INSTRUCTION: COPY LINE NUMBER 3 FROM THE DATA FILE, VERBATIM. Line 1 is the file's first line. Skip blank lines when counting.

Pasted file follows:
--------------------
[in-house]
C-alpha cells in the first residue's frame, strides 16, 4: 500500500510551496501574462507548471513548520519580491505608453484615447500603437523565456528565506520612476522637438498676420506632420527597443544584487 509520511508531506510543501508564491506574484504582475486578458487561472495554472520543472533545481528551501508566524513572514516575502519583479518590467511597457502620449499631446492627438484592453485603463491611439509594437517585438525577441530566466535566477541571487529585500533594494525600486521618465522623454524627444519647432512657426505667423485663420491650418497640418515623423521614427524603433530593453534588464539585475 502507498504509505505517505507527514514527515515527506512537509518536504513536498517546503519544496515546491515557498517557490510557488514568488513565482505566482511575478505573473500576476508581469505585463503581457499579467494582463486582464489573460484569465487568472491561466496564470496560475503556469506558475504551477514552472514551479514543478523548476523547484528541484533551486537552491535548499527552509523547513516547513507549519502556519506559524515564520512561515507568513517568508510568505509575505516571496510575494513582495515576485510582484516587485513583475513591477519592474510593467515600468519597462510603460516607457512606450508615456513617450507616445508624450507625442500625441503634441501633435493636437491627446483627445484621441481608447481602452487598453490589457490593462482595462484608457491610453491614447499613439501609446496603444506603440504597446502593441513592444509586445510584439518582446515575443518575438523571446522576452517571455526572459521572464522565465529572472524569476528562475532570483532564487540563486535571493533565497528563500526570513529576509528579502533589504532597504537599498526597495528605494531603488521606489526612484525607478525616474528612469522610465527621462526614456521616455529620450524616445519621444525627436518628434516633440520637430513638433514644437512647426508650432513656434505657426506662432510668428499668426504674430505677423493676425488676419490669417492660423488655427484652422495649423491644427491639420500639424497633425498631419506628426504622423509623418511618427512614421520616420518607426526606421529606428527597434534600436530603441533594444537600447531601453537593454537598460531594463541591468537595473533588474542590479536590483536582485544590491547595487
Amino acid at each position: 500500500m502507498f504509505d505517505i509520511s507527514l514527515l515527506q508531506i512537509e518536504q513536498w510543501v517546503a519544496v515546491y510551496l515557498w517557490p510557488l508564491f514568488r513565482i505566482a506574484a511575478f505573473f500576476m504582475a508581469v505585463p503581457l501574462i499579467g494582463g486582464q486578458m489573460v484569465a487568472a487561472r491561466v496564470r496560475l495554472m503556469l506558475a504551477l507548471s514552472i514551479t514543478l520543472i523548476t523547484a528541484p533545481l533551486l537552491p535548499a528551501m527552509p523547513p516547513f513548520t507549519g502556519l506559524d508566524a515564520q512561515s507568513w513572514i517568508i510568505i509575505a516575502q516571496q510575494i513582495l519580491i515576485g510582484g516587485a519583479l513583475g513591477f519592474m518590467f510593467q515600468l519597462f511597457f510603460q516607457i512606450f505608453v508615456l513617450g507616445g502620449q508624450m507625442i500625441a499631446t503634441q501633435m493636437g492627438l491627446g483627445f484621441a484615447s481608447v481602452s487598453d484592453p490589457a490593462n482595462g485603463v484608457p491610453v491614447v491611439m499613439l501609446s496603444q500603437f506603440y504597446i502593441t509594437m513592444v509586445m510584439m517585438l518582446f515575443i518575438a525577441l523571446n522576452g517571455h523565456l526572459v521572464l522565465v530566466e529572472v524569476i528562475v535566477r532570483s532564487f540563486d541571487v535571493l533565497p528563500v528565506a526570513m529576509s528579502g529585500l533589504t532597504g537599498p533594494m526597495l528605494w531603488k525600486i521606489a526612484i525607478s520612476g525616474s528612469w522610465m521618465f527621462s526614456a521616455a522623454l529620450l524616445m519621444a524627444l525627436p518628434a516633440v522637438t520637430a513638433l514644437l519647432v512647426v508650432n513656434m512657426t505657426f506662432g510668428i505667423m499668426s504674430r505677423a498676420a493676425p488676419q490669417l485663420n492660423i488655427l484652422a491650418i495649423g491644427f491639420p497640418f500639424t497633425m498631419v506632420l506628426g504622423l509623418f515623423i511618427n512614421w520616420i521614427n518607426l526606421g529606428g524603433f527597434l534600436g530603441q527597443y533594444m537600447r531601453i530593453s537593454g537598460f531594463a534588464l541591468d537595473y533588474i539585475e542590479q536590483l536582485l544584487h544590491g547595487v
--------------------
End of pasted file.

Amino acid at each position: 500500500m502507498f504509505d505517505i509520511s507527514l514527515l515527506q508531506i512537509e518536504q513536498w510543501v517546503a519544496v515546491y510551496l515557498w517557490p510557488l508564491f514568488r513565482i505566482a506574484a511575478f505573473f500576476m504582475a508581469v505585463p503581457l501574462i499579467g494582463g486582464q486578458m489573460v484569465a487568472a487561472r491561466v496564470r496560475l495554472m503556469l506558475a504551477l507548471s514552472i514551479t514543478l520543472i523548476t523547484a528541484p533545481l533551486l537552491p535548499a528551501m527552509p523547513p516547513f513548520t507549519g502556519l506559524d508566524a515564520q512561515s507568513w513572514i517568508i510568505i509575505a516575502q516571496q510575494i513582495l519580491i515576485g510582484g516587485a519583479l513583475g513591477f519592474m518590467f510593467q515600468l519597462f511597457f510603460q516607457i512606450f505608453v508615456l513617450g507616445g502620449q508624450m507625442i500625441a499631446t503634441q501633435m493636437g492627438l491627446g483627445f484621441a484615447s481608447v481602452s487598453d484592453p490589457a490593462n482595462g485603463v484608457p491610453v491614447v491611439m499613439l501609446s496603444q500603437f506603440y504597446i502593441t509594437m513592444v509586445m510584439m517585438l518582446f515575443i518575438a525577441l523571446n522576452g517571455h523565456l526572459v521572464l522565465v530566466e529572472v524569476i528562475v535566477r532570483s532564487f540563486d541571487v535571493l533565497p528563500v528565506a526570513m529576509s528579502g529585500l533589504t532597504g537599498p533594494m526597495l528605494w531603488k525600486i521606489a526612484i525607478s520612476g525616474s528612469w522610465m521618465f527621462s526614456a521616455a522623454l529620450l524616445m519621444a524627444l525627436p518628434a516633440v522637438t520637430a513638433l514644437l519647432v512647426v508650432n513656434m512657426t505657426f506662432g510668428i505667423m499668426s504674430r505677423a498676420a493676425p488676419q490669417l485663420n492660423i488655427l484652422a491650418i495649423g491644427f491639420p497640418f500639424t497633425m498631419v506632420l506628426g504622423l509623418f515623423i511618427n512614421w520616420i521614427n518607426l526606421g529606428g524603433f527597434l534600436g530603441q527597443y533594444m537600447r531601453i530593453s537593454g537598460f531594463a534588464l541591468d537595473y533588474i539585475e542590479q536590483l536582485l544584487h544590491g547595487v